Currently viewing the category: "Scarab Beetles"

Subject:  I want to know what kind of Rhinoceros beetle
Geographic location of the bug:  Bear, DE
Date: 09/26/2021
Time: 12:57 AM EDT
Your letter to the bugman:  Hi, I found the Rhinoceros   beetles 2days in a row at my yard. But I don’t know what kind of it. I’m so curious which Rhinoceros beetle they are.
I found the first one at 9/24. It was belly up when I found it. So I thought it was dead at first. But it actually moved slowly when I poked with a mulch stick. So I took it to the tree.
This one was dark brown on the left side and there were white point on the right side and head part.
The second one had more white base and brown connected dot design.
They were both cute. Then both had the blond bangs and it was so cool.
I wanna teach my son about that beetle. But I don’t know the name. So please teach me what kind of Rhinoceros beetle.
Thank you!
How you want your letter signed:  Miso-sugar

Male Eastern Hercules Beetle

Dear Miso-sugar,
The easiest way to avoid the confusion of duplicative common names that may differ from region to region is to call insects by their accepted scientific binomial name, and in the case of your submitted Rhinoceros Beetles, they are male
Dynastes tityus, a species with several different common names, though we most often call them Eastern Hercules Beetles.  According to BugGuide, other common names are “Rhinoceros Beetle, Unicorn Beetle” so your initial identification is also acceptable.  This species can be highly variable, and according to BugGuide they are described as:  “Huge size, greenish elytra with variable amounts of dark spots. Some are nearly black. Male has massive horns projecting forward from head and pronotum.”  This is the heaviest beetle in North America.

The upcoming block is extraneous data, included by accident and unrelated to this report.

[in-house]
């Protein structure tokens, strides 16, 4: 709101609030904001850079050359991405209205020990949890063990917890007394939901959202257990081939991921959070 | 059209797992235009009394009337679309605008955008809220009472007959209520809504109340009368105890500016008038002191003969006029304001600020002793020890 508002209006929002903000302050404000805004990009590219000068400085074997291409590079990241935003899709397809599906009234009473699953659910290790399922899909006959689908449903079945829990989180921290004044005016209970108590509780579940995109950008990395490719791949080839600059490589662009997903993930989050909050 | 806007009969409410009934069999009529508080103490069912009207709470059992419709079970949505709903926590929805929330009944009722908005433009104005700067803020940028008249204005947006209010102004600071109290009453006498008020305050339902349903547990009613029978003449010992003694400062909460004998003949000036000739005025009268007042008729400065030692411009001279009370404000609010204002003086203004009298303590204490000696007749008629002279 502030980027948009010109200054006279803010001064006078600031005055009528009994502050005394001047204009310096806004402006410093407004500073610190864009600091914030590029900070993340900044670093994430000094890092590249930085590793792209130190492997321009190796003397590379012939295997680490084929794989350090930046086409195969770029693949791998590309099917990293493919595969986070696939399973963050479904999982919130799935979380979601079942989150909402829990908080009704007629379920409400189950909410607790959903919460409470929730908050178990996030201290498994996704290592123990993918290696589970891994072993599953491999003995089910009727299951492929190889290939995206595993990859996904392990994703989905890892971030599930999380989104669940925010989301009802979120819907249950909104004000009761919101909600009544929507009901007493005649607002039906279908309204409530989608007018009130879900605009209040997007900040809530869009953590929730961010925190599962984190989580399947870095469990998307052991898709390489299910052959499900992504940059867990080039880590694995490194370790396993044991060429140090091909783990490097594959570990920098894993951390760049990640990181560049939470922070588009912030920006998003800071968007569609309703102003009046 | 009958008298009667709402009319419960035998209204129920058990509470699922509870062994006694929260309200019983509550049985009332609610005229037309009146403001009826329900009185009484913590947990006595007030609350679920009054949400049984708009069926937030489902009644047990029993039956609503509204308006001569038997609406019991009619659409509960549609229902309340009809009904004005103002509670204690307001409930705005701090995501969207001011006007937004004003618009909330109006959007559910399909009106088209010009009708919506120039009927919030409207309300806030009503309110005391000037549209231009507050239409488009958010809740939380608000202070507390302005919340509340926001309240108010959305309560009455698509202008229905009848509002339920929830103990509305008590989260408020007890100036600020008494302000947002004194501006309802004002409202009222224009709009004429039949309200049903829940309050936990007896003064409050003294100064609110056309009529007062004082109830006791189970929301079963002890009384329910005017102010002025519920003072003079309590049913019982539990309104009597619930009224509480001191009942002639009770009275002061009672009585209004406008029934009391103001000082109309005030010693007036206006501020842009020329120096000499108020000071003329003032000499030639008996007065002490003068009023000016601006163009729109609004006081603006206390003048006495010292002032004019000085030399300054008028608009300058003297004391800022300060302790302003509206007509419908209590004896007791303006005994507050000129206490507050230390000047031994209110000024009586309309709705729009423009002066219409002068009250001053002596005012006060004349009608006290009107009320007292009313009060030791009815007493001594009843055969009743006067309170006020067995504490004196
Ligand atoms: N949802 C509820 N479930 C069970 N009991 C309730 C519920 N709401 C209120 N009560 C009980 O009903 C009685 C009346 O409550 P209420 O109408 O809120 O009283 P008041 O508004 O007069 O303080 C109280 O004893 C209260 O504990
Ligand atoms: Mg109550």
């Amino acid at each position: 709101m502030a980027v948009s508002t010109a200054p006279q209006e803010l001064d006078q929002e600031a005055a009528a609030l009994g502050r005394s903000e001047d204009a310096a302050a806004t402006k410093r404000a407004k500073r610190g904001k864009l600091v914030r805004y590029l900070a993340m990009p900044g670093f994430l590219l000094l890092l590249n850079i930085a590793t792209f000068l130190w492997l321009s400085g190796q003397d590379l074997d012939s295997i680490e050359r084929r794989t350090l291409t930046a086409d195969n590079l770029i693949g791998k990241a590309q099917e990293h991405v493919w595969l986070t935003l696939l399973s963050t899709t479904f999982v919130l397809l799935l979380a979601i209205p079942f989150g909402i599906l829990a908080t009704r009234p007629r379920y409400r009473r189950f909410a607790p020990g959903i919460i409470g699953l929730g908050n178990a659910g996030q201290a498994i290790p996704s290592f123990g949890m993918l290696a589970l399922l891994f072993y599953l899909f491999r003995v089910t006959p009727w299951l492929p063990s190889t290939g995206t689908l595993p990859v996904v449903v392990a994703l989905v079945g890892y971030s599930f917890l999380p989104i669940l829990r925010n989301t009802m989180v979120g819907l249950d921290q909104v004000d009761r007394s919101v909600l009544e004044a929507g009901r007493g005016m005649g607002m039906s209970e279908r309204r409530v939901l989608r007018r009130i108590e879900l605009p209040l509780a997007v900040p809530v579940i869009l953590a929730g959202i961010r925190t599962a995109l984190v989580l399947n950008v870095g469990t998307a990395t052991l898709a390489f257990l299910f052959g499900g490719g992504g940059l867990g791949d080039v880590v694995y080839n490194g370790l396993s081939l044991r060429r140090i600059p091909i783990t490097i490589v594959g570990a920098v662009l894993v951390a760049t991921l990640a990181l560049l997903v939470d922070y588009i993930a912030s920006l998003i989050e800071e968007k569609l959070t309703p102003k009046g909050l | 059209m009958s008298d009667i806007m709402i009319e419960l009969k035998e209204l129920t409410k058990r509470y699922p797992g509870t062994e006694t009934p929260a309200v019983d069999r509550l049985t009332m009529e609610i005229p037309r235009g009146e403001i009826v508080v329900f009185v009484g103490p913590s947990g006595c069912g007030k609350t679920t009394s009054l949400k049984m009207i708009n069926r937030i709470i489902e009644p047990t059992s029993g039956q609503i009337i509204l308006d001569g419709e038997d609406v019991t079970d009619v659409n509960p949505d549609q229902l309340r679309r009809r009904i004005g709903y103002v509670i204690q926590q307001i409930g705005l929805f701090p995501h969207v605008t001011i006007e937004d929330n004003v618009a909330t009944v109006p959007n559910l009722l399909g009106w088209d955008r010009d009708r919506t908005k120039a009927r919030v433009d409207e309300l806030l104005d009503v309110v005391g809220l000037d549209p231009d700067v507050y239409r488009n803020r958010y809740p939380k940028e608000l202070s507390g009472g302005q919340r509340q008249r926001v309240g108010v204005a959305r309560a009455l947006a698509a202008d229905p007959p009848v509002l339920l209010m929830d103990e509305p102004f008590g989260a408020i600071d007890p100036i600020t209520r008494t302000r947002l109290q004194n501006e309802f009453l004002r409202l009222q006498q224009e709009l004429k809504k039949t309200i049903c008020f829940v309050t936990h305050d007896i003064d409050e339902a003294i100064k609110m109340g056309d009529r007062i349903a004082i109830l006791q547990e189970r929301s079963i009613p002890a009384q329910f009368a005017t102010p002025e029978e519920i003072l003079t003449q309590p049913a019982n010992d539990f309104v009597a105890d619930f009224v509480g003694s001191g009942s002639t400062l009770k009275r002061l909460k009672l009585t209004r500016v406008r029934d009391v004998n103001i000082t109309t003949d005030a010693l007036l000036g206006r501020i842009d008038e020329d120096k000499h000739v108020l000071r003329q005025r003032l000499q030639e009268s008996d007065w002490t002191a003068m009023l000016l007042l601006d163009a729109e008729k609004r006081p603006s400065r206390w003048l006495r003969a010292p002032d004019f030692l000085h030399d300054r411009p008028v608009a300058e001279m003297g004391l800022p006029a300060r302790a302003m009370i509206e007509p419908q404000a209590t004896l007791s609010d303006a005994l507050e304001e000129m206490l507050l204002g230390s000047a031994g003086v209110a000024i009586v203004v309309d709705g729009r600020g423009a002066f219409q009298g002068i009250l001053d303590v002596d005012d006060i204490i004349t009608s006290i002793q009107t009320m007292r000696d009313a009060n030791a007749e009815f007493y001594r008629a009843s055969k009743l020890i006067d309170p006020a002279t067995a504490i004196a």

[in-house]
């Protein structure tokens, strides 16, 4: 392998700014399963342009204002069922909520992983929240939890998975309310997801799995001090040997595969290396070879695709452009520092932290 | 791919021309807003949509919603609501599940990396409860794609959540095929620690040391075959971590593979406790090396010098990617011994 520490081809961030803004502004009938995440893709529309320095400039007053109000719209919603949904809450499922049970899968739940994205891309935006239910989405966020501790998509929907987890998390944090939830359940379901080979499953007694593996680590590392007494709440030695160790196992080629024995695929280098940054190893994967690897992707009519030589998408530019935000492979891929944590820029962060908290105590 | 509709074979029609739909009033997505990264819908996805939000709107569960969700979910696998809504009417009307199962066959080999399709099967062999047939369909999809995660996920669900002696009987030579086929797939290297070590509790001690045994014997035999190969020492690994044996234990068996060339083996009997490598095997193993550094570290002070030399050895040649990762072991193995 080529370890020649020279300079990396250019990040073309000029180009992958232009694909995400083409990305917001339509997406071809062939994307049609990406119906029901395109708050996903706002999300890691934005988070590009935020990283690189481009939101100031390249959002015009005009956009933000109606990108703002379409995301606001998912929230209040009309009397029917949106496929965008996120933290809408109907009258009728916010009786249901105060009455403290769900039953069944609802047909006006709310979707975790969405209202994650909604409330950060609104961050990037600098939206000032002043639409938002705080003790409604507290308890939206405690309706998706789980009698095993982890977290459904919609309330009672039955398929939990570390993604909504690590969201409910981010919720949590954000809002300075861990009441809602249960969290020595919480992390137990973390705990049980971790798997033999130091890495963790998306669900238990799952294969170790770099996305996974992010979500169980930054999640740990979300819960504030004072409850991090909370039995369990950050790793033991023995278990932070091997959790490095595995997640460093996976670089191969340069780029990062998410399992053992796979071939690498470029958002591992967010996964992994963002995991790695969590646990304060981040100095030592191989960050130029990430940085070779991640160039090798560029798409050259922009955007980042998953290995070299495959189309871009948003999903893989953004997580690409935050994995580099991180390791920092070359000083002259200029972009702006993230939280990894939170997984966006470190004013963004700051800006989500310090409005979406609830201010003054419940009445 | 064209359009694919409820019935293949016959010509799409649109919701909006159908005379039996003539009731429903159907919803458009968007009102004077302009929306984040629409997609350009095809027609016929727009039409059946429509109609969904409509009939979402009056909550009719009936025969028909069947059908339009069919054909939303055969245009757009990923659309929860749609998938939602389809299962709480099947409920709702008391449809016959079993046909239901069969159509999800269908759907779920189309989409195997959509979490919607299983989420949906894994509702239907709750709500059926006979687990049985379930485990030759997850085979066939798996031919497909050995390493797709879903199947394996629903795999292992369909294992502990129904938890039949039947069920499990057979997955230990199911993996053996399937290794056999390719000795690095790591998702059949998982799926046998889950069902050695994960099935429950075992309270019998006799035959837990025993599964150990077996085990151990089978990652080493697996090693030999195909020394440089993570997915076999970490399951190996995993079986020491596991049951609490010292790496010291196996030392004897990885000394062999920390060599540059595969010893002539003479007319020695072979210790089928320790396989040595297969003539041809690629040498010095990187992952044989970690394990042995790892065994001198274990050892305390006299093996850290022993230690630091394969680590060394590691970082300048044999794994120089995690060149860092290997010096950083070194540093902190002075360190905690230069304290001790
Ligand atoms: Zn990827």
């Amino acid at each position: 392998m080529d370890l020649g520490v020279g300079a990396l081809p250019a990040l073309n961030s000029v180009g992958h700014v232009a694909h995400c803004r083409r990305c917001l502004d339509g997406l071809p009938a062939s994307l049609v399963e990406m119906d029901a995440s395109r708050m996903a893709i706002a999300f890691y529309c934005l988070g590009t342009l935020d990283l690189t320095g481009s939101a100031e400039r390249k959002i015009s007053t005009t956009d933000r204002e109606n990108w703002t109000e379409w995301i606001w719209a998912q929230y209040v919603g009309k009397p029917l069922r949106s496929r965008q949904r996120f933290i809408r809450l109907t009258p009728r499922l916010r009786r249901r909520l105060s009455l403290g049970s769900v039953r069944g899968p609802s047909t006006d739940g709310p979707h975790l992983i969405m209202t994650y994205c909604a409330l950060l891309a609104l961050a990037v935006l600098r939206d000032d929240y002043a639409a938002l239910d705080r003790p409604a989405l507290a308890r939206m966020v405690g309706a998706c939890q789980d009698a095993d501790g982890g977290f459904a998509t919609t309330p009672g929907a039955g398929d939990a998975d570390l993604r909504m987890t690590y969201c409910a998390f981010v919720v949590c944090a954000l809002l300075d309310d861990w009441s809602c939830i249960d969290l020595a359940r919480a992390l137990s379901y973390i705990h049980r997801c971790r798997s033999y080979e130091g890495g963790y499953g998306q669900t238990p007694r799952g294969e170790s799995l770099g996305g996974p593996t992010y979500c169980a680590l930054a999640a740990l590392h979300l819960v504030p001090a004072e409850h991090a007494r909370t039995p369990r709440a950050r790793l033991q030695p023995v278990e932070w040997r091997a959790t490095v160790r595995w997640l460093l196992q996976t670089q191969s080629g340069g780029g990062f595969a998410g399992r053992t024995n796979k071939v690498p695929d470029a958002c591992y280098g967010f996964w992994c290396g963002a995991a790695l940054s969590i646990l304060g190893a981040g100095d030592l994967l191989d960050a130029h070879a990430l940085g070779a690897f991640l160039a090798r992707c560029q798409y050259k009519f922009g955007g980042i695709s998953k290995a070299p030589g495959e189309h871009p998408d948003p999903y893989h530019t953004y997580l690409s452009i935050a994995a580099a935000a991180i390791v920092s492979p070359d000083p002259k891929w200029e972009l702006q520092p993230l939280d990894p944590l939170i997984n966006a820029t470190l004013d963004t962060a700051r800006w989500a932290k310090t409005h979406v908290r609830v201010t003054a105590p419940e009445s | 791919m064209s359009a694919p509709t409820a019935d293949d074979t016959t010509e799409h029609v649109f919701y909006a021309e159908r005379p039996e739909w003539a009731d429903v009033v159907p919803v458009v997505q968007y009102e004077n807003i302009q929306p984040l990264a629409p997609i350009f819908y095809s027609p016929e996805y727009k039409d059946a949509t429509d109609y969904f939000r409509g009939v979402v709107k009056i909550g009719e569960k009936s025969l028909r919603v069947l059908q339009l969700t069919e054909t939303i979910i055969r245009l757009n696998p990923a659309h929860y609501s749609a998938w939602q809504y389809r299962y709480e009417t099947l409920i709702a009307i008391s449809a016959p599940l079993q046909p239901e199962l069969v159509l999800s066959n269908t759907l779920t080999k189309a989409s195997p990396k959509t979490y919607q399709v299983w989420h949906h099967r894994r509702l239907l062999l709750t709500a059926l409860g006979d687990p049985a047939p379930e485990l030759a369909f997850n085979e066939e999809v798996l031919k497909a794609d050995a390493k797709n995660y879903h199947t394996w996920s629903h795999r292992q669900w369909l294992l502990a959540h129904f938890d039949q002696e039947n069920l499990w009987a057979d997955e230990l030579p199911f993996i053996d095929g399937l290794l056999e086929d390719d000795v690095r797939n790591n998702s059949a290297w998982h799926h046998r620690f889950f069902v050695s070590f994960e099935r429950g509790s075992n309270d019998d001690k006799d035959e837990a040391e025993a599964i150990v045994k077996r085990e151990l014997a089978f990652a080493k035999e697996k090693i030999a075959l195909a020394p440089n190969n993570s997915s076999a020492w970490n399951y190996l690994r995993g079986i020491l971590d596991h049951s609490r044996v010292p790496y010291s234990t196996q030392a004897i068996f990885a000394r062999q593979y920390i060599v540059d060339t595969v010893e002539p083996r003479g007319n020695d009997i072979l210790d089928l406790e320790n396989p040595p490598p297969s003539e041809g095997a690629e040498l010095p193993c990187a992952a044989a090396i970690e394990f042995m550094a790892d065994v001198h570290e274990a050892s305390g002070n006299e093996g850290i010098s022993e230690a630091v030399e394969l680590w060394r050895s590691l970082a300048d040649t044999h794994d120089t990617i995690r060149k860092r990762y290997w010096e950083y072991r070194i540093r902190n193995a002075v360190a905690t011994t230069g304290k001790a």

AKA: Rhinoceros Beetle

Another male Eastern Hercules Beetle

Subject:  Unknown bug
Geographic location of the bug:  Orondo Wa
Date: 08/19/2021
Time: 03:24 PM EDT
Your letter to the bugman:  These guys/gals are all over my yard.
How you want your letter signed:  Gilbert

Ten Lined June Beetle

Dear Gilbert,
This is a Ten Lined June Beetle, a common summer submission from western states.

Subject:  Is this Japanese Beetle going to eat my medical marijuana?
Geographic location of the bug:  Ohio
Date: 07/28/2021
Time: 12:28 PM EDT
Your letter to the bugman:  Dear Bugman,
The Japanese Beetles were terrible this year.  They ate all the leaves off my neighbor’s ornamental plum tree.  They decimated the roses, and at times they seem to want to eat everything in sight.  They ate my friend’s hawthorn.  I keep finding one or two when I inspect the medical marijuana I just started growing this year, but they don’t seem to be eating the plants.  I have tried to research Japanese Beetles and marijuana and I was thrilled with your section on Insects and Cannabis called What’s on my Woody Plant?
So I expect my girls to start producing buds soon.  Do I need to fear the Japanese Beetles eating my marijuana?
How you want your letter signed:  Paranoid Pot Grower

Japanese Beetle on medical Marijuana

Dear Paranoid Pot Grower,
Time may be on your side, especially since the Japanese Beetles you are finding do not appear to be eating the leaves on your plants.  According to BugGuide:  “Larvae feed on roots of many plants. adults feed on more than 350 different species of plants, but are especially fond of roses, grapes, smartweed, soybeans, corn silks, flowers of all kinds, and overripe fruit.”   Your buds are flowers, so they might be attractive to the beetles if there is no other preferred food to be eaten.  BugGuide also states Japanese Beetles are active “mostly: June-Sept” and we suspect your harvest will be after late September, so you shouldn’t have to worry about loosing your entire crop.  According to Holy Moly Seeds, Japanese Beetles eat:  “Mainly roses, grapes, cannabis, beans, strawberries, tomatoes, peppers, grapes, hops, cherries, plums, pears, peaches, berries, corn, peas, and many more. They feed on the foliage of the plant, eating the material in between veins.”  According to Medical Marijuana (Cannabis sativa x indica)